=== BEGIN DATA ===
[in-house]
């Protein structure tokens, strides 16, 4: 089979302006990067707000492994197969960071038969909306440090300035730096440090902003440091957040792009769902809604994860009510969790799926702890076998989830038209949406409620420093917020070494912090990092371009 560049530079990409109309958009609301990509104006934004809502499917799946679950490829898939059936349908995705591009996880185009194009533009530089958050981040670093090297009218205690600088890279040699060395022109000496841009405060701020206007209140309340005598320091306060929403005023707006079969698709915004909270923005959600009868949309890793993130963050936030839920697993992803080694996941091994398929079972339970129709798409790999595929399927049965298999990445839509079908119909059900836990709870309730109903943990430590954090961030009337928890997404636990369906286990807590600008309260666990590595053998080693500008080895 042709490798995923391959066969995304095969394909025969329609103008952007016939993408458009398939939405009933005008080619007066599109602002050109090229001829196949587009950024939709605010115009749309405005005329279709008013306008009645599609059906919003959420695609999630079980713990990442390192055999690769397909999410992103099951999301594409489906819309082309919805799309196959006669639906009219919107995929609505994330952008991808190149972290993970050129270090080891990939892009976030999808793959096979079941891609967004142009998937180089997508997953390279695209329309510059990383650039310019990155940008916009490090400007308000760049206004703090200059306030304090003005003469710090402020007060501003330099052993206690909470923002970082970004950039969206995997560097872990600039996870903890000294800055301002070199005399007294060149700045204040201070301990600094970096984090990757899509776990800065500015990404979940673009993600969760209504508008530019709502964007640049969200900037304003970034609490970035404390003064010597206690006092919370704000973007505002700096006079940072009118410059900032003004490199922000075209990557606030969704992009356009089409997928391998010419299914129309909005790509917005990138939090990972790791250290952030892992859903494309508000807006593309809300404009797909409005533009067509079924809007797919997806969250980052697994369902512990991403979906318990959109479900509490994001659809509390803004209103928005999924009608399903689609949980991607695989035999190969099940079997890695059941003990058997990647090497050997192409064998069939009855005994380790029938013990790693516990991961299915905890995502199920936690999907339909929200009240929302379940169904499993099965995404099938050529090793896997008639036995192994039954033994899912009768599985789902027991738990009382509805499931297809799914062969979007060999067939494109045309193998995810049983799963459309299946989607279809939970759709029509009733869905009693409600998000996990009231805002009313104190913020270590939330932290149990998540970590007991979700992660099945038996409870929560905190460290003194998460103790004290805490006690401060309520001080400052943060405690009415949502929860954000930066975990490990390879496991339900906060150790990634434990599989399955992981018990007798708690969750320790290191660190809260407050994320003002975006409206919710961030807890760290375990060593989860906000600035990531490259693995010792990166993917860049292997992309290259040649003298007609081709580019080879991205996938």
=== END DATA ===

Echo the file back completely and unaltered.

[in-house]
């Protein structure tokens, strides 16, 4: 089979302006990067707000492994197969960071038969909306440090300035730096440090902003440091957040792009769902809604994860009510969790799926702890076998989830038209949406409620420093917020070494912090990092371009 560049530079990409109309958009609301990509104006934004809502499917799946679950490829898939059936349908995705591009996880185009194009533009530089958050981040670093090297009218205690600088890279040699060395022109000496841009405060701020206007209140309340005598320091306060929403005023707006079969698709915004909270923005959600009868949309890793993130963050936030839920697993992803080694996941091994398929079972339970129709798409790999595929399927049965298999990445839509079908119909059900836990709870309730109903943990430590954090961030009337928890997404636990369906286990807590600008309260666990590595053998080693500008080895 042709490798995923391959066969995304095969394909025969329609103008952007016939993408458009398939939405009933005008080619007066599109602002050109090229001829196949587009950024939709605010115009749309405005005329279709008013306008009645599609059906919003959420695609999630079980713990990442390192055999690769397909999410992103099951999301594409489906819309082309919805799309196959006669639906009219919107995929609505994330952008991808190149972290993970050129270090080891990939892009976030999808793959096979079941891609967004142009998937180089997508997953390279695209329309510059990383650039310019990155940008916009490090400007308000760049206004703090200059306030304090003005003469710090402020007060501003330099052993206690909470923002970082970004950039969206995997560097872990600039996870903890000294800055301002070199005399007294060149700045204040201070301990600094970096984090990757899509776990800065500015990404979940673009993600969760209504508008530019709502964007640049969200900037304003970034609490970035404390003064010597206690006092919370704000973007505002700096006079940072009118410059900032003004490199922000075209990557606030969704992009356009089409997928391998010419299914129309909005790509917005990138939090990972790791250290952030892992859903494309508000807006593309809300404009797909409005533009067509079924809007797919997806969250980052697994369902512990991403979906318990959109479900509490994001659809509390803004209103928005999924009608399903689609949980991607695989035999190969099940079997890695059941003990058997990647090497050997192409064998069939009855005994380790029938013990790693516990991961299915905890995502199920936690999907339909929200009240929302379940169904499993099965995404099938050529090793896997008639036995192994039954033994899912009768599985789902027991738990009382509805499931297809799914062969979007060999067939494109045309193998995810049983799963459309299946989607279809939970759709029509009733869905009693409600998000996990009231805002009313104190913020270590939330932290149990998540970590007991979700992660099945038996409870929560905190460290003194998460103790004290805490006690401060309520001080400052943060405690009415949502929860954000930066975990490990390879496991339900906060150790990634434990599989399955992981018990007798708690969750320790290191660190809260407050994320003002975006409206919710961030807890760290375990060593989860906000600035990531490259693995010792990166993917860049292997992309290259040649003298007609081709580019080879991205996938």